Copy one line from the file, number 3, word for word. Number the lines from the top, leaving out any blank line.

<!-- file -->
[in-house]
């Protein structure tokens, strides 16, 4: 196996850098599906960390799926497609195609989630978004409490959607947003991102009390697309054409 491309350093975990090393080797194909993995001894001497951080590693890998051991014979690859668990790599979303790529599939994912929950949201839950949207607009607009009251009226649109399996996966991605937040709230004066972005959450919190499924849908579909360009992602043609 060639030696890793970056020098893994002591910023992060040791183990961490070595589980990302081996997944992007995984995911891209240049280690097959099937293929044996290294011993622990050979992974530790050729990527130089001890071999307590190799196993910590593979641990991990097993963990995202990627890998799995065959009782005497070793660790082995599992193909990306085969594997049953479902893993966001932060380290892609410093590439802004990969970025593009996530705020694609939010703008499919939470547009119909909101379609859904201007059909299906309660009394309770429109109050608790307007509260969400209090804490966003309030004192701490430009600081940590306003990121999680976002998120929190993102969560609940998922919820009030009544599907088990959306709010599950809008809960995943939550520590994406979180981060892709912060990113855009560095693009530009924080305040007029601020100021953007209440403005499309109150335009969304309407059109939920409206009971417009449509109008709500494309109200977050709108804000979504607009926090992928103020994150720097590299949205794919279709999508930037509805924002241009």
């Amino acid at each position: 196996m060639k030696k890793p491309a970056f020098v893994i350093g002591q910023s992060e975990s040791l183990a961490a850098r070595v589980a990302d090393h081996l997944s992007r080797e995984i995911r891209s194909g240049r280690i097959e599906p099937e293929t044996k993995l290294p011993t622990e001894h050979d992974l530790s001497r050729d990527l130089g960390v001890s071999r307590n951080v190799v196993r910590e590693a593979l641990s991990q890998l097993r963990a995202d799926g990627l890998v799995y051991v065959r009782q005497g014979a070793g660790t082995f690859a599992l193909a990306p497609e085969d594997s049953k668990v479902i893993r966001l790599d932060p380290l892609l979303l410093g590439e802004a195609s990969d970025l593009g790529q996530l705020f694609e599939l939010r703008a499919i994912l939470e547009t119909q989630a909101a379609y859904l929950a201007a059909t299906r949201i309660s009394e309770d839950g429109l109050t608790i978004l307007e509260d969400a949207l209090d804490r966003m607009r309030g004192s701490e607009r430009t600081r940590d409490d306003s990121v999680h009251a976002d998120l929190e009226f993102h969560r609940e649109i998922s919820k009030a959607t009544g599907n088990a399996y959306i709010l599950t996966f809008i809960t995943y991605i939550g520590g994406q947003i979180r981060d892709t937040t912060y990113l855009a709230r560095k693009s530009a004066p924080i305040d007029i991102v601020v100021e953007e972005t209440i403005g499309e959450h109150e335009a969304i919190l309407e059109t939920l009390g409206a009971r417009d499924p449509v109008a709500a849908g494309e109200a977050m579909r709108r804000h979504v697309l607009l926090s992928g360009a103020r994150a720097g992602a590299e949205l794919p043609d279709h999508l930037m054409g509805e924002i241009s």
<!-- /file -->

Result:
């Amino acid at each position: 196996m060639k030696k890793p491309a970056f020098v893994i350093g002591q910023s992060e975990s040791l183990a961490a850098r070595v589980a990302d090393h081996l997944s992007r080797e995984i995911r891209s194909g240049r280690i097959e599906p099937e293929t044996k993995l290294p011993t622990e001894h050979d992974l530790s001497r050729d990527l130089g960390v001890s071999r307590n951080v190799v196993r910590e590693a593979l641990s991990q890998l097993r963990a995202d799926g990627l890998v799995y051991v065959r009782q005497g014979a070793g660790t082995f690859a599992l193909a990306p497609e085969d594997s049953k668990v479902i893993r966001l790599d932060p380290l892609l979303l410093g590439e802004a195609s990969d970025l593009g790529q996530l705020f694609e599939l939010r703008a499919i994912l939470e547009t119909q989630a909101a379609y859904l929950a201007a059909t299906r949201i309660s009394e309770d839950g429109l109050t608790i978004l307007e509260d969400a949207l209090d804490r966003m607009r309030g004192s701490e607009r430009t600081r940590d409490d306003s990121v999680h009251a976002d998120l929190e009226f993102h969560r609940e649109i998922s919820k009030a959607t009544g599907n088990a399996y959306i709010l599950t996966f809008i809960t995943y991605i939550g520590g994406q947003i979180r981060d892709t937040t912060y990113l855009a709230r560095k693009s530009a004066p924080i305040d007029i991102v601020v100021e953007e972005t209440i403005g499309e959450h109150e335009a969304i919190l309407e059109t939920l009390g409206a009971r417009d499924p449509v109008a709500a849908g494309e109200a977050m579909r709108r804000h979504v697309l607009l926090s992928g360009a103020r994150a720097g992602a590299e949205l794919p043609d279709h999508l930037m054409g509805e924002i241009s």